Hoarder ‘created a hell to live in’ surrounded by bottles of her urine

Hoarder, 47, ‘created a hell to live in’ surrounded by bottles of her own urine, cat faeces, and plates of food piled high with maggots that caused her kitchen to become bio-hazard

  • Sally, 47, lives in an 18-storey flat in Dudley, West Midlands, with her cat Custard
  • She calls herself a ‘rubbish hoarder’ and finds it difficult to keep her flat clean
  • Experts spent days clearing her flat only for her to fill it again within two years 
  • In C5’s Hoarders: Buried Alive in my Bedroom, Sally’s two-bed council flat has to be deep-cleaned to prevent her from any threat of eviction

A woman who had to urinate in empty soda pop bottles because she couldn’t reach her own toilet due to piles of rubbish, has been forced to call in the experts once again. 

Sally, 47, lives in an 18-storey flat in Dudley, West Midlands, along with her cat Custard and mounds of rotting, maggot-infested plates of leftover food and clutter.

She says in Channel 5’s Hoarders: Buried Alive in my Bedroom, that the filthy mess she’s accumulated has ‘created a hell to live in’.

Her flat once became so inhabitable that the council had to be called in to do a total deep-clean. However, it’s taken just two years for Sally to refill it with more rubbish, finding herself in the exact same situation. 

Sally, 47, finds herself surrounded by piles of rubbish and clutter after failing to clean up after herself in Channel 5’s Hoarders Buried Alive in my Bedroom

Remnants of leftover food have maggots crawling all over the paper plates which are stacked in the kitchen instead of being thrown away

Sally has let rubbish pile up to such degrees that her kitchen is labelled a bio-hazard by specialist cleaners

She explains that she hasn’t been able to get to her bedroom for years because of a fridge freezer blocking the way

Sally reveals how her mother dying triggered her hoarding and has she has since struggled with the responsibility of taking care of her ailing father.

‘It’s not that I can’t throw stuff away it’s that I can’t be bothered too,’ she explains in the documentary.

‘I class myself as a rubbish hoarder. I did read an article that some people who are hoarders in sense of collective are very bright and intelligent people. I’m not saying I am, but there are people who are.’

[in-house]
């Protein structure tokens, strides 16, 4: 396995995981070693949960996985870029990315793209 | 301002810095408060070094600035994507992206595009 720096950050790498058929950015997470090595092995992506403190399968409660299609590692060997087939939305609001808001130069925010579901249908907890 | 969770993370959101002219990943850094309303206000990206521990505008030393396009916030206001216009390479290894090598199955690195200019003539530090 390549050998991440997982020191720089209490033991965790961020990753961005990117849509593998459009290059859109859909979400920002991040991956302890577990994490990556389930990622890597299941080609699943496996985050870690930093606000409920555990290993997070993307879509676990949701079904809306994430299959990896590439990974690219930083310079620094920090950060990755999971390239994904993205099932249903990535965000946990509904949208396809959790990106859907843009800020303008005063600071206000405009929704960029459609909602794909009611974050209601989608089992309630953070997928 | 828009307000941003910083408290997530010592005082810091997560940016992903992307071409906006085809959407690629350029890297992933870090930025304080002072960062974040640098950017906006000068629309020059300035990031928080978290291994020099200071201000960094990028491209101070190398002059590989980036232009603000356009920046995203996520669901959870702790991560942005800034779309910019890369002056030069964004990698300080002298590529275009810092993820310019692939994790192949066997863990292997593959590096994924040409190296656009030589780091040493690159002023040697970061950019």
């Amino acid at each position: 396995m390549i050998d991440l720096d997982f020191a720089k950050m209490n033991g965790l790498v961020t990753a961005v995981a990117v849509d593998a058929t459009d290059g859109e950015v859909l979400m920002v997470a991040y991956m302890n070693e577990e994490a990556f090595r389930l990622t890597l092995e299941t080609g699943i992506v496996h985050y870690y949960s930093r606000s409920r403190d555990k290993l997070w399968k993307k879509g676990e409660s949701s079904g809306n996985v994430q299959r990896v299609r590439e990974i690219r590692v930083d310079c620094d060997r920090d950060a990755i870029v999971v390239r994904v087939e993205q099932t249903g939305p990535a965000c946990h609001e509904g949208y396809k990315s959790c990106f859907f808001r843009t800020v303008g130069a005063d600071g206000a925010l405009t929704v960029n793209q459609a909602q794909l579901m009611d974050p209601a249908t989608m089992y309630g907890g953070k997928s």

Her flat had become such a state previously that she had carpet bugs crawling over her and she hadn’t slept in her bedroom for 13 years. 

‘I started urinating in bottles because I couldn’t get to the toilet in time and had the cats living around me,’ she said.

Sally has let masses of paper plates pile up in her kitchen which she says she just couldn’t be ‘bothered’ to clear away 

She brands herself a ‘rubbish hoarder’ and finds it a struggle to get rid of the junk in her flat which means specialist cleaners have to come and help

Sally’s kitchen is so overrun with empty food packets and paper plates that she even took to making sandwiches in bed, surrounded by mouldy bread and opened jars of food. 

Specialist cleaners Caz and T are called back in and are absolutely dismayed at the abysmal mess she’s in.

‘Sally are you s****ing me right now?!’ asks one.

Sally is admonished by the pair who inform her that because of the filth that has piled up in the kitchen it has to be classed as a bio-hazard.

‘You’ve kept us in the dark Sally. You haven’t mentioned how bad it was, you lied to us,’ they say.

Specialist cleaners Caz and T return to help Sally out and say that they don’t blame her because her hoarding is a mental disorder

They are able to clear out nearly a tonne of rubbish from the flat meaning Sally is able to see clean floors and her couch 

Sally is able to sleep in her bed once again after not being able to access her bedroom for years

‘She didn’t want to disappoint us I suppose. We don’t feel let down because it is a mental health issue. What we are upset about is that the help is there for her and she hasn’t accepted it,’ the cleaners add.

‘I know I make excuses and I shouldn’t,’ Sally laments.

She explains that after the first time she received aftercare counselling for 18 months but once that stopped her bad habits crept back in.

Caz and T work for four days straight to clear out nearly a tonne of junk in Sally’s flat and she promises to keep a daily routine so that she won’t repeat her hoarding mistakes. 

‘It feels absolutely wonderful so much so I was crying about it,’ Sally says as she admires her clean floors, surface tops and her bed once again.

‘After 13 years of wanting to be in here I am in here.’

Faye has battled with OCD and extreme hoarding after moving into her north London flat where she has collected mounds of bargain belongings

Elsewhere in the C5 documentary 40-year-old Faye, from north London, suffers from OCD and depression and has to battle with her own hoarding demons.

Faye has her own ritual when it comes to taking the trash out which involves shaking each item 30 times before it can go in the bin. 

She hoards boxes of out of date food from 2011 and has to learn how to part with her bargains. 

She is encouraged to tackle one room at a time to clear out some of the junk she has been obsessively collecting over seven years following the breakdown of her marriage.

Hoarders: Buried Alive in my Bedroom airs Tuesday on Channel 5 at 10pm

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